Following the controversy that trailed his views on posthumous honour bestowed on late Chief MKO Abiola by President Muhammadu Buhari, the senator representing Kogi West District, Dino Melaye, has clarified that contrary to insinuations, he was never opposed to the recognition of the late business mogul.
Buhari had on Wednesday declared that June 12 will be the real ‘Democracy Day’ over the struggle of late business tycoon, Abiola in 1993.
He, however, conferred the highest honour – GCFR on him – a title reserved for President in Nigeria.
Abiola was generally believed to have won the 1993 presidential election, which was annulled by then military government.
Apart from Abiola, his running mate at the 1993 presidential election, Babagana Kingibe and famous human right activist, late Gani Fawehinwi, got the GCON title, in recognition of their role to the transformation of the country to civil rule.
The president’s decision attracted diverse reactions from Nigerians, who either welcomed the development or played down the pronouncement of Buhari as ‘political’.
In the midst of those reactions is that of Melaye, whom reports quoted disagreed with the president’s action as he queried that late Abiola was ‘no longer a Nigerian’, which drew criticisms from some Nigerians.
Apparently troubled by the criticisms that trailed his comment on Abiola, Melaye in a statement on Sunday, said his view on the issue was misconstrued, saying the action of the president was in tandem with his long-held beliefs on Abiola’s contributions to the country democracy.
Melaye, a controversial lawmaker, who said Abiola was deserving of the honour bestowed on him, however, observed the legal debate the issue had evoked, which he said may throw blemish on the honour.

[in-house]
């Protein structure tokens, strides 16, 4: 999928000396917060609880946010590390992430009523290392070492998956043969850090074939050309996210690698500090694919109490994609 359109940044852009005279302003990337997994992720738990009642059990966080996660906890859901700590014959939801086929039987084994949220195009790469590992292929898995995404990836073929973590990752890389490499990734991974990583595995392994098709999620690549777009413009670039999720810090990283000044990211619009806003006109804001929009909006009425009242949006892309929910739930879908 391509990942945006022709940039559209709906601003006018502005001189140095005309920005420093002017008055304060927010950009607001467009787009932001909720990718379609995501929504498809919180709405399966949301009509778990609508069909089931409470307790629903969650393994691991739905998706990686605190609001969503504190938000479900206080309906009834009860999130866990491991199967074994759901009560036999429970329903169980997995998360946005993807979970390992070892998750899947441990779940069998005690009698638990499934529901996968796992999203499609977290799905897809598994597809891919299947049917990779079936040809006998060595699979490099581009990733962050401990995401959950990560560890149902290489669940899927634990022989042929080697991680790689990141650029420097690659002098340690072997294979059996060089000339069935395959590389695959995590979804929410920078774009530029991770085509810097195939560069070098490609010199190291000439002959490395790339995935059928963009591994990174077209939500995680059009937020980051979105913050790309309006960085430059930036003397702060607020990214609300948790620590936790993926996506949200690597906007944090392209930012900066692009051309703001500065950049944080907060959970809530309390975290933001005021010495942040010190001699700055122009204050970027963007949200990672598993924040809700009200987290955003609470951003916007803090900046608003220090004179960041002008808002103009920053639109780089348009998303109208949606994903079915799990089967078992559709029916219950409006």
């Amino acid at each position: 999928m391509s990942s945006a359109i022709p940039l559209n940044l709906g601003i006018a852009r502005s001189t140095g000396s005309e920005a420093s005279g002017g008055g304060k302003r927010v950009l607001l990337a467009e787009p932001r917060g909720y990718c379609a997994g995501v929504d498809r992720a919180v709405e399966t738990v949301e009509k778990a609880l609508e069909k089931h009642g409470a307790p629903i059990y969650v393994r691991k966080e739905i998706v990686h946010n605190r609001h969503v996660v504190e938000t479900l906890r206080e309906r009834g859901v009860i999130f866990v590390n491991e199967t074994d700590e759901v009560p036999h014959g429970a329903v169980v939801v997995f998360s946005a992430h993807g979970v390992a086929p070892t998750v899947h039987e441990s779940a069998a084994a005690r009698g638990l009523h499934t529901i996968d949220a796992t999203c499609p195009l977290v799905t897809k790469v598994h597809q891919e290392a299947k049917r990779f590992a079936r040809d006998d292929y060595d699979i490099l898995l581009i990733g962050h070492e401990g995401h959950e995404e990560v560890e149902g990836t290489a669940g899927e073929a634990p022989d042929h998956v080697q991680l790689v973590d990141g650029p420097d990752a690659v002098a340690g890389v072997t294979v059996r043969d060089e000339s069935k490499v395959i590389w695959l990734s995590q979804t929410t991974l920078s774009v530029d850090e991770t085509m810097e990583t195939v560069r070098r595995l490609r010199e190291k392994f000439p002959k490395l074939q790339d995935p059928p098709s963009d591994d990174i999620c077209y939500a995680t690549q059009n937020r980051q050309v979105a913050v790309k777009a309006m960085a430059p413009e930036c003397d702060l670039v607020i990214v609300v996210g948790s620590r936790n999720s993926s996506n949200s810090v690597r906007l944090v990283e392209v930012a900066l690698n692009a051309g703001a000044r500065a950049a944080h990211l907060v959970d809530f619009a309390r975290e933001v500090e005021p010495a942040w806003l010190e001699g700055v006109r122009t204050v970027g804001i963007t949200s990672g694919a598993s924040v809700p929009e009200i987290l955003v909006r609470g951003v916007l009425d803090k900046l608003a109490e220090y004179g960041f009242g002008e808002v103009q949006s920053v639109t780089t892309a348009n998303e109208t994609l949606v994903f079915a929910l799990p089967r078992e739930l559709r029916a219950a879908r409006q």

“For the avoidance of doubt, my views and belief on the sanctity of June 12 and the place of the late Chief MKO Abiola in Nigeria’s democratic history, have not changed and will not.
“Hence, in my view, the decision by the Federal Government led by President Muhammadu Buhari to honour the late business mogul was deserving and long overdue save for the attendant legal issues raised,” he said.
Melaye, who said he had advocated for a similar honour years ago, urged the federal government to do the right thing by removing any legal loophole that could be explored by any successive government to withdraw the title.
“It is a verifiable fact that I have canvassed for this recognition for Chief Abiola over the years, and granted interview to Channels Television two years ago, where I advocated for same,” he recalled.
“Let me make also it abundantly clear that while both Chief Abiola and the late legal luminary, Chief Gani Fawehinmi (SAN) deserved more than the GCFR and GCON Honours respectively to be bestowed on them posthumously next Tuesday, it is however important that the right thing being done in their memory should not have any blemish in the guise of the current debate for legality or otherwise of the historic Honours as we are witnessing now.
“I urge the Federal Government to do the needful and display sincerity of purpose by officially recognising Chief Abiola as President-elect and cause the official results of the June 12, 1993 presidential election to be released by INEC since President Buhari himself had admitted in the Presidential Order designating June 12 as Democracy Day, the most freest and credible election, and then the GCFR title will therefore have a meaning.
“If the right thing is done now by the Federal Government by proposing amendment to the National Honours Act 1964 to accommodate the current developments, no government in future will reverse the decision. This is my stand as a lawmaker.”